All in the Family made its debut 32 years ago today, January 12, 1971. To a significant extent, the show was designed by it’s liberal Jewish creator (Norman Lear) to be a set-up about the working class white Republican bigot. Ol’ Archie’s foolish bigotry was to be the butt of the jokes. Not that Archie was ever evil, but just stupid and uneducated- otherwise, he’d be a good liberal.
However, unlike the wickedly demagogic so-called “People for the American Way” that Lear later founded, he had greater honesty and integrity in the development of this show. Having set up the basic characters and situation, Lear and his co-writers followed the logic of the characters -how real people would react in these circumstances- rather than just delivering cheap political broadsides.
Following this path led them to significantly different effect than they probably originally intended, and indeed than what they may have thought they were creating. For one thing, it rapidly became clear that Archie Bunker was not really a racist or bigot in any meaningful sense. This is not to say that he was always well informed, or that he didn’t have a distorted understanding of other ethnic or social groups than his own, but that he was not hateful nor did he assume any air of smug superiority. Most importantly, he would never have acted to oppress anyone. Indeed, he had love and compassion for his fellow man (though he had the graciousness not to carry on about it) – if not always a good understanding.
The aspect of the show that most especially came out different than what the creators probably intended was the substantially negative nature of the Michael Stivic character. For starters, the meathead was very much both a mooch and -much worse- an ingrate. He constantly disrespected and baited Archie, who was putting him through school. High emphasis on totally unwarranted displays of smug superiority to his father in law, very minimal displays of appreciation. His little rote recitations of liberal rhetoric about poverty causing crime and so forth had no better logic or evidence than Archie’s rants; they were but the bigotry of his age and social group.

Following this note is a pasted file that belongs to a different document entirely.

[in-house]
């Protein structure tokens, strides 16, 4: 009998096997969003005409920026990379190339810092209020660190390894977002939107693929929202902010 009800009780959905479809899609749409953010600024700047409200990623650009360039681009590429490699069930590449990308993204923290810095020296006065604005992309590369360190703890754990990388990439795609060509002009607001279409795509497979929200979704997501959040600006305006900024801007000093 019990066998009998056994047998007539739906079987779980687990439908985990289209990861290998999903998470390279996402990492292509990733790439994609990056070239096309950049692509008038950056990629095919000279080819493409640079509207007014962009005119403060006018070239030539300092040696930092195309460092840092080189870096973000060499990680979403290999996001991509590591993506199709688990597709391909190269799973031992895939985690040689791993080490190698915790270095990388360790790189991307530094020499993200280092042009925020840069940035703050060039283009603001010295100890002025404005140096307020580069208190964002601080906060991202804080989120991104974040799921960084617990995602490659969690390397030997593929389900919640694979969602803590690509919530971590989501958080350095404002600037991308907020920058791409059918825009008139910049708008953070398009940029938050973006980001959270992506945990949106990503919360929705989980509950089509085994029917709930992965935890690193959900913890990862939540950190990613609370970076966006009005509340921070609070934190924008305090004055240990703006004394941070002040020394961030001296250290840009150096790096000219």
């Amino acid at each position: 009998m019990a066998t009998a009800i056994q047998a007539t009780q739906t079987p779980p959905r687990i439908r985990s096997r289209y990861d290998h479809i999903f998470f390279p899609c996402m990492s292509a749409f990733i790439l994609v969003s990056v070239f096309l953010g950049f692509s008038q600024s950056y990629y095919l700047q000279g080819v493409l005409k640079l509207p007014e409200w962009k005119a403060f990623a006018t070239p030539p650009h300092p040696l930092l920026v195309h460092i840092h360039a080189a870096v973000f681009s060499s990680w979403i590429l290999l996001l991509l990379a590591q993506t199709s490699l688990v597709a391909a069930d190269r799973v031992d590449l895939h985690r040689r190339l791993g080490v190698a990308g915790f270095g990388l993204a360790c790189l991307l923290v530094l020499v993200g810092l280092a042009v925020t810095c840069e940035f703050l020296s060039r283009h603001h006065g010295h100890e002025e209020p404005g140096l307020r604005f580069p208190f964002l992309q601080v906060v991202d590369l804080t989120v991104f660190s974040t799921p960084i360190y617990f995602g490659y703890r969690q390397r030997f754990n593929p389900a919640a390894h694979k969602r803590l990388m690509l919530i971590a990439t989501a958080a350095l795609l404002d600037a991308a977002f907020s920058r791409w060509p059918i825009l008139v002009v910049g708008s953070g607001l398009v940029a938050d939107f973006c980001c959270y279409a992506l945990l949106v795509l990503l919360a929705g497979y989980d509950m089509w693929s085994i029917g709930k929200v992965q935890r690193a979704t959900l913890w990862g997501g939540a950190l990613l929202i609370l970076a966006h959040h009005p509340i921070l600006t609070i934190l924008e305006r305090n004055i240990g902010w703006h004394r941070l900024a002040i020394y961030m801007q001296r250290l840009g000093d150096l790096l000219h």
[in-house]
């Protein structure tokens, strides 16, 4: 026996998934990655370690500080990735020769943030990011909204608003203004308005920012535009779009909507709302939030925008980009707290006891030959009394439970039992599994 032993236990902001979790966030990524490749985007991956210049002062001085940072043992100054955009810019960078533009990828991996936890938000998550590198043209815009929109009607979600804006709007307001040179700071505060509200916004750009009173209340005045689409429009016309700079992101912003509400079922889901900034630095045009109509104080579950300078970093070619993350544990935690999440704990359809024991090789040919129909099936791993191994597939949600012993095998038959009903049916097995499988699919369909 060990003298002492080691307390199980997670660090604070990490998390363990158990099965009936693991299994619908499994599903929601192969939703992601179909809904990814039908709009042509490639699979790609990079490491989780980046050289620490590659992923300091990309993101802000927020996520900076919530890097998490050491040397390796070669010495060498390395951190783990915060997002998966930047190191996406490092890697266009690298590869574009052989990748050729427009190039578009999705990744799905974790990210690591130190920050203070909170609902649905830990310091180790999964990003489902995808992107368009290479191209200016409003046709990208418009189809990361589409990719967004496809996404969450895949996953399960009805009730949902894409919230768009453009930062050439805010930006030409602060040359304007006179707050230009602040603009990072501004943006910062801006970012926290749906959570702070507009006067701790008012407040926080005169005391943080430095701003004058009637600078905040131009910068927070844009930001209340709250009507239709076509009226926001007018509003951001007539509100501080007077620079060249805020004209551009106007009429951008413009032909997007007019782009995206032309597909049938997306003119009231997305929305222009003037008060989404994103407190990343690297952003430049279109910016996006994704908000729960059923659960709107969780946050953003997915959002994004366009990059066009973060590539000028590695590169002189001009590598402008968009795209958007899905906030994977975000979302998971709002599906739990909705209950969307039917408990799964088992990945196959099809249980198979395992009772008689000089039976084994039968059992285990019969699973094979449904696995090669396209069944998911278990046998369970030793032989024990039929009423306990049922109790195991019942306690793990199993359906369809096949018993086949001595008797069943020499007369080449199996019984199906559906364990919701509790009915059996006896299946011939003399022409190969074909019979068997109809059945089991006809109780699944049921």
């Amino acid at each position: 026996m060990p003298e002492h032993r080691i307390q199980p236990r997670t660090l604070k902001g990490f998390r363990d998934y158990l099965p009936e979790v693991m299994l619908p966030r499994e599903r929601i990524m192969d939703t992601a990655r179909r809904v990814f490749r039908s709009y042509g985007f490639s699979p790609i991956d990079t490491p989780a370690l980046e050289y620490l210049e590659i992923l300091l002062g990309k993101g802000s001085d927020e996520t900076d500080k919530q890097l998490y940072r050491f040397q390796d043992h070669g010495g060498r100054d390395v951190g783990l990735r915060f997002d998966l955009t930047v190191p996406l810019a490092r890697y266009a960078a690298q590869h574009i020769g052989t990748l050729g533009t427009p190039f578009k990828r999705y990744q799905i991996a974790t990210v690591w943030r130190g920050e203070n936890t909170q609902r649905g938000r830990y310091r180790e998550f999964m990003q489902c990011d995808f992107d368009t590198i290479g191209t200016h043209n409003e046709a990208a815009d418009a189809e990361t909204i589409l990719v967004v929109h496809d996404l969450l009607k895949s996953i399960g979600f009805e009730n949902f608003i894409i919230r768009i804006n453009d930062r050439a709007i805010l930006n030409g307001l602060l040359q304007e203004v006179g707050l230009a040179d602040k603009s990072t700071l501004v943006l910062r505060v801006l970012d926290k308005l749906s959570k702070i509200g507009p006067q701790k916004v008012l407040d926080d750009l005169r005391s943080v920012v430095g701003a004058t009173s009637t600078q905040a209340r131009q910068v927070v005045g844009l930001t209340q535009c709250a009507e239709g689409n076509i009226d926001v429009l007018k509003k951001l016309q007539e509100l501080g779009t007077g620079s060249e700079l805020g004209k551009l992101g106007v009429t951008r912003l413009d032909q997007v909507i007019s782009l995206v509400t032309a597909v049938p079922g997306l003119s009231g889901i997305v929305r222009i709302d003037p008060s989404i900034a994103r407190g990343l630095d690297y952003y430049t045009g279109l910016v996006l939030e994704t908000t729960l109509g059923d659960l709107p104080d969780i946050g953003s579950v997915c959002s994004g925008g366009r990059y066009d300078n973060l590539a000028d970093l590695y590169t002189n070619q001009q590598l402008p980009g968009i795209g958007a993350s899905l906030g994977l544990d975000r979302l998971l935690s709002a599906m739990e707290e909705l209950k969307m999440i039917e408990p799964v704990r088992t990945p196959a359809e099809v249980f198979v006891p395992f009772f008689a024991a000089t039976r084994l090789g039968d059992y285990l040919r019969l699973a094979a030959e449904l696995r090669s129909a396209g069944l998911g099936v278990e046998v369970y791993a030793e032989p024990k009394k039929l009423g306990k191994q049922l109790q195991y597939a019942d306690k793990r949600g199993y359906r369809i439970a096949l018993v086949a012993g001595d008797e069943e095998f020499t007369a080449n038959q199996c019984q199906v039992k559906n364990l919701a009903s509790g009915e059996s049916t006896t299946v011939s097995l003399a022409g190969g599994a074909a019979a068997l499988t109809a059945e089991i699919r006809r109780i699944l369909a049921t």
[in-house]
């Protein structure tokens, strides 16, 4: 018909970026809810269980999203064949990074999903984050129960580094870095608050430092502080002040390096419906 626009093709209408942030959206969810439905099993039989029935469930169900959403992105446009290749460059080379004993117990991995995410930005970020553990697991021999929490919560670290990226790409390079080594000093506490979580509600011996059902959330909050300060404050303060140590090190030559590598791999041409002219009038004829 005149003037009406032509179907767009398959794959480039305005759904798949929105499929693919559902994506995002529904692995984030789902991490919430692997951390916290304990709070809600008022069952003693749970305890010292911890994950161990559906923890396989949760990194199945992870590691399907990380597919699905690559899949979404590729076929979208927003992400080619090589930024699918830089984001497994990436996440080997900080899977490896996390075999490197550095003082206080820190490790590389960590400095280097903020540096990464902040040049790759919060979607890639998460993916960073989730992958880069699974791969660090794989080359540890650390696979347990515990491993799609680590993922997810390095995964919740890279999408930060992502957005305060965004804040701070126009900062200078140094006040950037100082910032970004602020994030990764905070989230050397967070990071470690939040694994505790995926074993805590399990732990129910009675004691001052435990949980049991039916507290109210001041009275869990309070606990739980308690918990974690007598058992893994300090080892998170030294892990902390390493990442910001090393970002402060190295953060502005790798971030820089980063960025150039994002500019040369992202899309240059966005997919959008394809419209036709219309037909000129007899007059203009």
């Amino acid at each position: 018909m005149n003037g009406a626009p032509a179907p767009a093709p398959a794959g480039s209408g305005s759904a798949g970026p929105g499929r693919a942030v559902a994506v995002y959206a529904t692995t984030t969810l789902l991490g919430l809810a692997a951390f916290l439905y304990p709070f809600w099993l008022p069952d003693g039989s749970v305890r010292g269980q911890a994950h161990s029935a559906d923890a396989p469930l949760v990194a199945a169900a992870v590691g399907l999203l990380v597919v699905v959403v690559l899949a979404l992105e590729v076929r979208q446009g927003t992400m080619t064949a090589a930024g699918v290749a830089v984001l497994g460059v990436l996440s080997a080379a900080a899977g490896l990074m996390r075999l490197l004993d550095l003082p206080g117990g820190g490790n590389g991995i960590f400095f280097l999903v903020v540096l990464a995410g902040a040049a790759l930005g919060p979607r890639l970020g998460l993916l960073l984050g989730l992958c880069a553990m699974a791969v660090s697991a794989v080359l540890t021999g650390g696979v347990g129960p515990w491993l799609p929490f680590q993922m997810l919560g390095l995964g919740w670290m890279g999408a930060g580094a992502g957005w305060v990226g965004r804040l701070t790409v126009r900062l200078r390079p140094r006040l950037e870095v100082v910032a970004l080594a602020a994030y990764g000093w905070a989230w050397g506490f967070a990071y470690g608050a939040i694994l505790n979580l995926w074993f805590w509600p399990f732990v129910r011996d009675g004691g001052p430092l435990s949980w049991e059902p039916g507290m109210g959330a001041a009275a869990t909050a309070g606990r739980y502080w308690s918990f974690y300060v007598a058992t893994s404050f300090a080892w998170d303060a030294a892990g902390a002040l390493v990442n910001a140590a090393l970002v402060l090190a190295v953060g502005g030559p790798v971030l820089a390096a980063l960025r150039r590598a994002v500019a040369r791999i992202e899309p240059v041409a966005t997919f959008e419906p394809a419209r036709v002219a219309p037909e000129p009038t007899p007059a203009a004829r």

Mostly though, the show worked because, as I implied, it worked on the personal human level. Edith Bunker probably would come out as one of the half dozen most beloved characters in the history of television, and politics was ultimately ALWAYS secondary to family. The girls had the task of civilizing the men and keeping the family whole. They called the show “all in the family” not “all in the congress.” They made humor mostly out of family politics, not electoral contests.
Anyway, they created a great television landmark, arguably the greatest and funniest show in the history of the medium. Other than The Simpsons, what shows even come close?Powered by Sidelines